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|Foliar analysis via portable X-ray fluorescence spectrometry: experimental considerations
Espectrometria por fluorescência de raios x portátil
|RIBEIRO, B. T. et al. Foliar analysis via portable X-ray fluorescence spectrometry: experimental considerations. Spectrochimica Acta Part B: Atomic Spectroscopy, [S.I.], v. 186, Dec. 2021. DOI: https://doi.org/10.1016/j.sab.2021.106320.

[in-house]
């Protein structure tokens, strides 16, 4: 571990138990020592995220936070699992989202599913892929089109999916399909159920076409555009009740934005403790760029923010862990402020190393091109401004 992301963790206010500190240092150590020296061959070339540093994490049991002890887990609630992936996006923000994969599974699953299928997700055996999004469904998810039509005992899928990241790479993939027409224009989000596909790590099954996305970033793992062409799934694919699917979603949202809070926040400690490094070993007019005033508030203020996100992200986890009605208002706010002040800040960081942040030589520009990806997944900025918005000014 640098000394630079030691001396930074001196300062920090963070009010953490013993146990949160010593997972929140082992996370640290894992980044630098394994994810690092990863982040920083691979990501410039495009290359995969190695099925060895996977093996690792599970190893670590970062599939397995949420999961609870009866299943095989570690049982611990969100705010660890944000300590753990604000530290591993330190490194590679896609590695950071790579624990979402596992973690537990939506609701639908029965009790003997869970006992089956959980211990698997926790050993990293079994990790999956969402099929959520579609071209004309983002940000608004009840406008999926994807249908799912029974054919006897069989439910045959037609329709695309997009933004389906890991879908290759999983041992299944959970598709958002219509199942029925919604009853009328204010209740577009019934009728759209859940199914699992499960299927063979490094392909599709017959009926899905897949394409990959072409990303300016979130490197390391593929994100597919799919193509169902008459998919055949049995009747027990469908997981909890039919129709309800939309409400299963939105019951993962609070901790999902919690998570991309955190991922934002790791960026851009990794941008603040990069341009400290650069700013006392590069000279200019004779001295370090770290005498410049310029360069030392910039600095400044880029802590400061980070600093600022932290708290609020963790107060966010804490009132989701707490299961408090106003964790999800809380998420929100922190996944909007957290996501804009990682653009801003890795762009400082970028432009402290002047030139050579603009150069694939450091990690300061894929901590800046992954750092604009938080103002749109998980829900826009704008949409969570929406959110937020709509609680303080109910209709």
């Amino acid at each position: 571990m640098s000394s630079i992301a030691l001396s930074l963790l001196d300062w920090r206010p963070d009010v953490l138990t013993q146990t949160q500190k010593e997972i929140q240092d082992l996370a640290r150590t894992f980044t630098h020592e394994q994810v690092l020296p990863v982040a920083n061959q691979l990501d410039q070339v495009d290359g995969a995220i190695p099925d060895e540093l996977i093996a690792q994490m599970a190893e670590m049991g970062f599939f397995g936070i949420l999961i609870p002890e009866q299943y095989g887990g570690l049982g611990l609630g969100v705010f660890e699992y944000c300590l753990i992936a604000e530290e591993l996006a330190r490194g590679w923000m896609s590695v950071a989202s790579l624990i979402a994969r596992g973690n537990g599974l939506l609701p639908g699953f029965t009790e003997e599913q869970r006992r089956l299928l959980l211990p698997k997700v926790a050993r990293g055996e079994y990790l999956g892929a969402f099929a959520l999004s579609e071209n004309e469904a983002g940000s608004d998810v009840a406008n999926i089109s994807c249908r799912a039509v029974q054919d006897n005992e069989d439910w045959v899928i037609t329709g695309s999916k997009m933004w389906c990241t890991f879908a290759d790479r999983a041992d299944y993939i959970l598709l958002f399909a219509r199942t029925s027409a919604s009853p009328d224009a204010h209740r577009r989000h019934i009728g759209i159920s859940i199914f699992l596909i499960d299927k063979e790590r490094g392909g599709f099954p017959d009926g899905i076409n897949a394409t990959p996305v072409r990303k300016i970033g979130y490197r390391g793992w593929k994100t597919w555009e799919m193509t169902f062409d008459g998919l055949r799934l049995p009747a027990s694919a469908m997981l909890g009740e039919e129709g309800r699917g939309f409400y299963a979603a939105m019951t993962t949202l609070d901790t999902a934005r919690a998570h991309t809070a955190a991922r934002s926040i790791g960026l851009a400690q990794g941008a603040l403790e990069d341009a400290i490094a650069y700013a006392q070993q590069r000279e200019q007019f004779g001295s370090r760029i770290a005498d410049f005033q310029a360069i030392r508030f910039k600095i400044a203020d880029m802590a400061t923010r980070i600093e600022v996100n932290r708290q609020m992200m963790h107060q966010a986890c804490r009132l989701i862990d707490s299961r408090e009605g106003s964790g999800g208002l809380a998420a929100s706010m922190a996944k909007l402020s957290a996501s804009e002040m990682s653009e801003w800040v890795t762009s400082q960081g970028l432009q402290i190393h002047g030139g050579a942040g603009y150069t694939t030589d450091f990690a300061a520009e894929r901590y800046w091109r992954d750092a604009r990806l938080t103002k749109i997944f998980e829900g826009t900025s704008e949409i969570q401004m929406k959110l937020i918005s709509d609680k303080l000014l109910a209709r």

|Portable X-ray fluorescence spectrometry (pXRF) is a well-known and accepted method for earth-materials analysis. It is also promising for analysis of plant tissues. However, some factors must be assessed in order to obtain a protocol for plants mainly for in-field measurements of intact and fresh leaves. This work defines an experimental approach for two distinct plant leaves (Spinach and Post Oak) considering water content (94% and 52% w/w, respectively) and anatomy. Using a commercial pXRF system equipped with a Rh X-ray tube, some conditions for in-situ and ex-situ analysis were assessed to obtain the concentrations of macro (P, K, Ca, Mg, and S) and micronutrients (Fe, Zn, Cu, and Mn). For in-situ applications, the penetration of X-rays through Pinus wood was evaluated. In this case, the goal was to propose a simple way to scan fresh and intact plant leaves in the field, using the wood as a background stage. Thus, the minimum wood thickness to avoid any influence of soil surface was investigated. Afterward, the following factors were assessed: i) the effect of water content; ii) the number of overlapped and pressed leaves on pXRF results; iii) the effect of adaxial or abaxial leaf surface. For ex-situ applications, the thickness of oven-dried and ground (< 0.6 mm) plant material packed into pXRF sample cup was tested. After pXRF analysis, the sum of all elements in the wood corresponded to only 0.91% having no significant influence on elemental composition of the leaves. In a qualitative manner, intact and fresh leaves can be placed on a 1-cm thick Pinus wood stage for analysis. Comparing fresh and dry leaves, water did have an effect on reported elemental concentrations, mainly for spinach leaves. For Post Oak leaves there was also an effect caused by water content but less than spinach, suggesting that for leaves with low water content (e.g., <50%) the effect of water content may be small. For both studied plant leaves there was no effect of adaxial or abaxial surface. For ex-situ analysis of oven-dried and ground plant material, the thickness in the sample cup must be strongly considered. This work suggests at least 1 cm thickness is required for accurate readings; thickness >1 cm is desirable. pXRF analysis of fresh and intact plant leaves in the field is possible in a qualitative manner.
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